The Three Debs

The Musical Marsh Sisters in Wartime Halifax

During WWII, musicians and performers in Halifax volunteered their time and talent to entertain troops waiting to go overseas. Sisters Doris and Mary Marsh were two such musicians, their group, "The Three Debs," gaining national and international attention during the war.

In 1936, the recently widowed Flora Marsh (nee MacQuarrie) and her family of four teenaged children moved from Sydney, Cape Breton, to Halifax. The children grew up in a household rich with music, their mother a talented pianist from a musical family. Flora’s daughters Doris and Mary inherited their mother's passion for music and performance. When World War II broke out, the family was living on the western end of Morris Street (later University Avenue). Doris, age 19, and Mary, 21, were working as secretaries, but it was through music that they played a role in the war effort. As Doris recalled in her memoirs:

[A]n enterprising local man realized that [the] great influx of service personnel needed some sort of entertainment. This man, Hugh Mills (known as Uncle Mel) proceeded to organize "Concert Parties," consisting of amateur singers, dancers, comedians and instrumentalists, who voluntarily gave their talents to entertain the troops who were waiting to go overseas.
My sister Mary and I were recruited to join a chorus of young ladies and our director, Lois MacGregor, trained us to give a pretty nice performance of choral numbers, solos, duets and trios. I was lucky enough to be part of the trio and we went on to sing as a trio all through the war and also were featured on a coast-to-coast radio show called "The Three Debs" for a year and a half.

Mary managed The Three Debs, with Doris Marsh, Janet MacPherson, and Grace Buck (later replaced by Genevieve Lockervie) as singers. The trio’s biggest break came when the war ended and their Concert Party was asked to tour Europe and entertain the Canadian troops waiting to be shipped home. According to Doris, it was the “experience of a lifetime.” The trip even started out with a bang: 

We departed Halifax about mid-July 1945 and were to board the Ile de France which was tied up at the piers in the harbour. The van was to pick us up at our homes around 6:00 p.m. and I was already and waiting with my two duffle bags packed and dressed in my army uniform. I was seated by an open window finishing up my supper when BANG, Mother and I were nearly blown off our chairs by a terrific blast that shook the house. We didn’t know what to think, but soon the phone rang and I was told that I would be picked up on time and that the blast came from the ammunition dump [Magazine Hill] across the harbour. It was blowing up in one or two departments, but they hoped to contain it. You can imagine how excited I was about going to Europe, but also how I hated to leave Mother there with the possibility of the town blowing up!

Doris did board the ship and it moved to the mouth of the harbour where it was deemed safer in the event of further explosions. In the morning the Ile de France set sail for Scotland with about 1200 people on board, many of them musicians. Their Concert Party was one of seven that toured Europe and performed for Canadian troops. Their group was called the Halifax Heralds, after their sponsor, and included eleven musicians and performers from the city. Doris described the show as “like a revue with lots of patter between each number. We worked hard, but enjoyed it.”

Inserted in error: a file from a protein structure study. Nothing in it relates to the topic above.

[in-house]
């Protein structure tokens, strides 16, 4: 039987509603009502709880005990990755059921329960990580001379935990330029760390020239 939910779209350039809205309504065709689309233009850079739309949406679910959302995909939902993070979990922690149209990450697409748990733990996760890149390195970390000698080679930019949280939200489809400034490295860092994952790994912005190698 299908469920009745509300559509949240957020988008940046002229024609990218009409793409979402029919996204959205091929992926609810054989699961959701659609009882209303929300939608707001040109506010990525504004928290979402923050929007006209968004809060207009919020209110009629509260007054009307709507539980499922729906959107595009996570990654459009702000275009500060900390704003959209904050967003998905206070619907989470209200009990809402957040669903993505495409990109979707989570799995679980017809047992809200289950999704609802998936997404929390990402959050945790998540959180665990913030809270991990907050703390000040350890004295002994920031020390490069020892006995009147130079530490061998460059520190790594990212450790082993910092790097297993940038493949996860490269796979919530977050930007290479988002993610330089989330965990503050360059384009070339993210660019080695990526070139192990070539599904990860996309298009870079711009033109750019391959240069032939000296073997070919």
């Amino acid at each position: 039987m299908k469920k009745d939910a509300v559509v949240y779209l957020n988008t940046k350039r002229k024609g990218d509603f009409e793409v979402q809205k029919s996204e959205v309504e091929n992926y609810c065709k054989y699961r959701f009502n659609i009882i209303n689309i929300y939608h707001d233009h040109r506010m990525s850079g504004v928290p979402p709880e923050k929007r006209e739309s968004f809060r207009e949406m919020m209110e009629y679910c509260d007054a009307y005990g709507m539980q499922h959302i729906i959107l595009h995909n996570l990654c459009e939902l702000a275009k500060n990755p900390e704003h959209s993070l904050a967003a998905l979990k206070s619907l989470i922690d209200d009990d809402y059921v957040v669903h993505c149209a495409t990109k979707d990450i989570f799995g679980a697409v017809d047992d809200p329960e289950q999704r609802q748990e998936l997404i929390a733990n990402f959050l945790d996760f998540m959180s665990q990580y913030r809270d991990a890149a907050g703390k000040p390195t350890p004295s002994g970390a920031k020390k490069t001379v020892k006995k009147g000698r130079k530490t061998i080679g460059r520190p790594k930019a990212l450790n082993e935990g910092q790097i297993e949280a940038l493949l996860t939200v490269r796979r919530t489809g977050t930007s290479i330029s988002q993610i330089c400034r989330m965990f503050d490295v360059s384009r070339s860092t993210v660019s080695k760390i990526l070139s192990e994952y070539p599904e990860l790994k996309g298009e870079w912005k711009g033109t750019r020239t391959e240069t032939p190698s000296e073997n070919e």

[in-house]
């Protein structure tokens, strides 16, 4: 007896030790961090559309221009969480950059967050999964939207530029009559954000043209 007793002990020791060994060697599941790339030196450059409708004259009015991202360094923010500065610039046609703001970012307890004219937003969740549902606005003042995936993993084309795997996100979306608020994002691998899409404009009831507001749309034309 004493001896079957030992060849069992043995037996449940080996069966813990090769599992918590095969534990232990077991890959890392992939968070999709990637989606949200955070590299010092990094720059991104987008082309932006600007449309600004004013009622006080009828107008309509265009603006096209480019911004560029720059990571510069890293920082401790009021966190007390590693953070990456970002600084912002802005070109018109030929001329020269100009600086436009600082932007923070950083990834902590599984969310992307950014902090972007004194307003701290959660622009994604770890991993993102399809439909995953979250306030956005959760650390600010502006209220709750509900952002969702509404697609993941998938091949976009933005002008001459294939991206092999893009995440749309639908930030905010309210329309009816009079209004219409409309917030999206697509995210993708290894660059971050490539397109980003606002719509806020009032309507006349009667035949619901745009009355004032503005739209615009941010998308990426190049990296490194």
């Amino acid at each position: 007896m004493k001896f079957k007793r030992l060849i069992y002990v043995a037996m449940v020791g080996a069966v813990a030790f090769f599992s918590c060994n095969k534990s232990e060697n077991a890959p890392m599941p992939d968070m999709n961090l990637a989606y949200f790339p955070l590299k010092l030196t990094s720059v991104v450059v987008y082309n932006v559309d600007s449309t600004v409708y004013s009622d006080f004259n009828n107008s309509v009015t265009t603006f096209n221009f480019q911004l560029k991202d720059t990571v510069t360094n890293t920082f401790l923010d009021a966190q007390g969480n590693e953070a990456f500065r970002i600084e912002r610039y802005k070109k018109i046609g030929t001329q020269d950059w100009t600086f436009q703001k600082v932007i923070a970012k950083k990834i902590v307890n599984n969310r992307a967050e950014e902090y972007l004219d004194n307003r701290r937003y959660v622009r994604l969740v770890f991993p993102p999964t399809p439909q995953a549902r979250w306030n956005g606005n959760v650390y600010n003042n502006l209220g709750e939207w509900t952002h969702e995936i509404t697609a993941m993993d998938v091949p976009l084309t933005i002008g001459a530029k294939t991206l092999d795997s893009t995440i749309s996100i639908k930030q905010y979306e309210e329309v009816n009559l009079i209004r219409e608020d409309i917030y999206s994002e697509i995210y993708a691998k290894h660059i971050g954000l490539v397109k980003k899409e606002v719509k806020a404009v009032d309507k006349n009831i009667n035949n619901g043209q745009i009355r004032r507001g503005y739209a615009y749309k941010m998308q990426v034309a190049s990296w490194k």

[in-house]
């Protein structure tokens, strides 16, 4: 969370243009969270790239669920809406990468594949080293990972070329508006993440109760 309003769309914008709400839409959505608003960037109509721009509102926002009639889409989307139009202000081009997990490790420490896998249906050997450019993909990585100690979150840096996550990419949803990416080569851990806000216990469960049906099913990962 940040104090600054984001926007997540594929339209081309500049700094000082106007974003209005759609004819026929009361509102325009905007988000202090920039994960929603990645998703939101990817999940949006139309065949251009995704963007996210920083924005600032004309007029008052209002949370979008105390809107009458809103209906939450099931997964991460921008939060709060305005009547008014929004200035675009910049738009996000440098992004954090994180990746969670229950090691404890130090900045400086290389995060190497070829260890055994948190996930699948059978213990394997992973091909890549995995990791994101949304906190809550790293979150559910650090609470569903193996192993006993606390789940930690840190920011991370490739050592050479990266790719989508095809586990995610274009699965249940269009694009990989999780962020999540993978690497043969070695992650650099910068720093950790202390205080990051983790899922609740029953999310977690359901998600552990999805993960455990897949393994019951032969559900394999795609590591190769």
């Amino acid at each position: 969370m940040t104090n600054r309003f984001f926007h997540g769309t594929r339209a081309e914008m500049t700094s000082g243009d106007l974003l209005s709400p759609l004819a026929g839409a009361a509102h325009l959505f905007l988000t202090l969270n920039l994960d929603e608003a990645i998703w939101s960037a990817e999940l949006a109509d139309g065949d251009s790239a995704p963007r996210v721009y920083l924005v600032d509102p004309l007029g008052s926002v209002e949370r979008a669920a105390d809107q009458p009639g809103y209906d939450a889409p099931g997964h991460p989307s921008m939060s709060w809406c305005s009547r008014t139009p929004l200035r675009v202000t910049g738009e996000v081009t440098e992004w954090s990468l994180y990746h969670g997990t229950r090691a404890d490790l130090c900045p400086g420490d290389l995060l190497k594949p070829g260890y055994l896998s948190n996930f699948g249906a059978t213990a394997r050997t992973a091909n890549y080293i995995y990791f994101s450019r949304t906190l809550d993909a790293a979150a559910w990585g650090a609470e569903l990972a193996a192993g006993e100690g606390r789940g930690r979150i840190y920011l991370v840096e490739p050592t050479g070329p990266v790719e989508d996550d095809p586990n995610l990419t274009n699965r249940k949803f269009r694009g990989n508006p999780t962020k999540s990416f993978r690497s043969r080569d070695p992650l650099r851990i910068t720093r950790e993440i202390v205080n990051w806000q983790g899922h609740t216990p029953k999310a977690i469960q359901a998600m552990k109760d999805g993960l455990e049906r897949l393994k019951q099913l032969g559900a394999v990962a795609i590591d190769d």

The Three Debs roved Europe with the Halifax Heralds. They first toured parts of England, then were sent to Belgium, Holland, and finally northern Germany.

Sometimes we played in an auditorium, sometimes in a hospital ward, often in a barracks or recreation room and more than once we stopped by the side of the road and played on the tailgate of one of the trucks when we encountered a group of Army people or, as on one occasion, a large group of Jewish children who were resting on the roadside and were being taken to the airport to be flown to the States where they would be adopted. All had lost their parents in concentration camps.

After 100 shows and more than five months of performing, Doris and her fellow performers travelled back to North America on a very crowded Queen Elizabeth along with 12,000 troops, often having to sit on the floor on lifejackets, for lack of seating. They found themselves in thoughtful, sober company – men returning home after having been gone for two to five years, separated from family and friends. From New York, a troop train took them to Halifax where they were reunited with family in time for Christmas.

Doris Marsh’s wartime musical adventure captures the excitement of the times and reveals the importance placed on entertainment to maintain troops' spirits. The volunteerism of many amateur but talented performers helped ease the stresses and strains of war for many both at home and abroad.   

Listen to recordings by The Three Debs.